OLDaily, by Stephen Downes

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July 18, 2013

40 Days of Dating
Jessica Walsh, Timothy Goodman, July 18, 2013


I read Metafilter for the randomness. It's hard to keep up, and I don't really try, but I do try to take some time for it. Today: "'What do you do when you're tired of the prospect of dating?' Jessica Walsh and Timothy Goodman, both designers in New York City, found themselves single at the same time. Thus was born 40 Days of Dating, an experimental relationship being chronicled daily from July 10 to August 18, 2013."

It's the sort of thing that shouldn't work, but it does. I'm past the dating stage of my life (thank goodness) but I still think about life and relationships and such. Anyhow, I skimmed it and found myself drawn in. It turns out I really like these two people. I care less about their relationship than I do about them (and yet they are total strangers, and whatever happened has already happened a month ago). I like their creativity, I like their honesty and I like their passion. They are fundamentally good people. I don't think people understand yet that this is online learning. Not courses and stuff.

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Federal Research Suggests New Approach to Teaching Fractions
Helge Sherlund, Helge Scherlund's eLearning news blog, July 18, 2013


I never had any problems understanding fractions, and in a certain sense, it is a mystery to me why people have problems with them. But in a deeper sense, I think, I know exactly why they have problems with them. So when I read this, it all came to me clearly: "Multiplication makes a number bigger; division makes it smaller." Which, of course, is exactly what's not happening in multiplication or division; we aren't transforming numbers, we're just involved in elegant acts of counting. But what of fractions, then? For me, I think the key lay in the use (by my teachers) of the word 'of'. If you say, "what is one half times one quarter" it sounds deeply mysterious (especially if all you've even done is to memorize a multiplication table). But if you say "what is one half of one quarter" the meaning is transparent: one eighth. This just shows, once again, that mathematics isn't about remembering facts, it's about understanding.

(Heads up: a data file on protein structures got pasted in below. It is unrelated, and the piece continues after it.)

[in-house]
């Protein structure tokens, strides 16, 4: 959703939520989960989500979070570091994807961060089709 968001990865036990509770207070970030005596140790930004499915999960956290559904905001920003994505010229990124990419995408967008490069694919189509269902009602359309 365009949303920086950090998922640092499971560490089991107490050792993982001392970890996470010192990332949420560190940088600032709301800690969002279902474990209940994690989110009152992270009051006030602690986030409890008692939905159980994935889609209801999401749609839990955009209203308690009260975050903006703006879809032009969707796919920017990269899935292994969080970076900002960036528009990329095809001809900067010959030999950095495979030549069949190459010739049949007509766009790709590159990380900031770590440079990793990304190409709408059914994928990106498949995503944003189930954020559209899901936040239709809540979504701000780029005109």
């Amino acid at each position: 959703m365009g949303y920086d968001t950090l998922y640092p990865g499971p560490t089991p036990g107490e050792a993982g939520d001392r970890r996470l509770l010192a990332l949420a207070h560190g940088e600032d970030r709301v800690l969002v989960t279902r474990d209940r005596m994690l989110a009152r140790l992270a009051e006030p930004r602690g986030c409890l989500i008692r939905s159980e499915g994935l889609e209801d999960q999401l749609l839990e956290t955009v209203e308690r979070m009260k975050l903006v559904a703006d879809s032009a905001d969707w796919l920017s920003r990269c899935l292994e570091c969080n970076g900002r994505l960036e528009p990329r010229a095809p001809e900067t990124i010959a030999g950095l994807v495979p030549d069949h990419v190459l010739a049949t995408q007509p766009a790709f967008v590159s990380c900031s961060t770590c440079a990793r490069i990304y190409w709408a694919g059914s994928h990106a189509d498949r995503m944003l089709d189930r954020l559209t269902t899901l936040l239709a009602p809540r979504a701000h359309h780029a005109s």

[Link] [Comment]

OERs and MOOCs: Old Wine in New Skins?
Neil Butcher, eLearning Africa News Portal, July 18, 2013


Neil Butcher makes the point that current MOOC implementations using open educational resources (OERs) are simply replicating traditional courses usinbg OERs, where "we are primarily harnessing the innovation of OER predominantly to reproduce content-heavy, top-down models of education that were developed hundreds of years.`The potential is for so much more, he says. "The urgent imperative – and the real transformative potential of OER and MOOCs – is to evolve new systems of education that can help our societies, and especially our youth, to navigate their way through a world in which the disruption wreaked by information and communication technologies requires a completely new approach to knowledge, skills and competence." This is what I would like to see with our connectivist MOOCs but it takes time and has to be built from the ground up.

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Copyright 2010 Stephen Downes Contact: stephen@downes.ca

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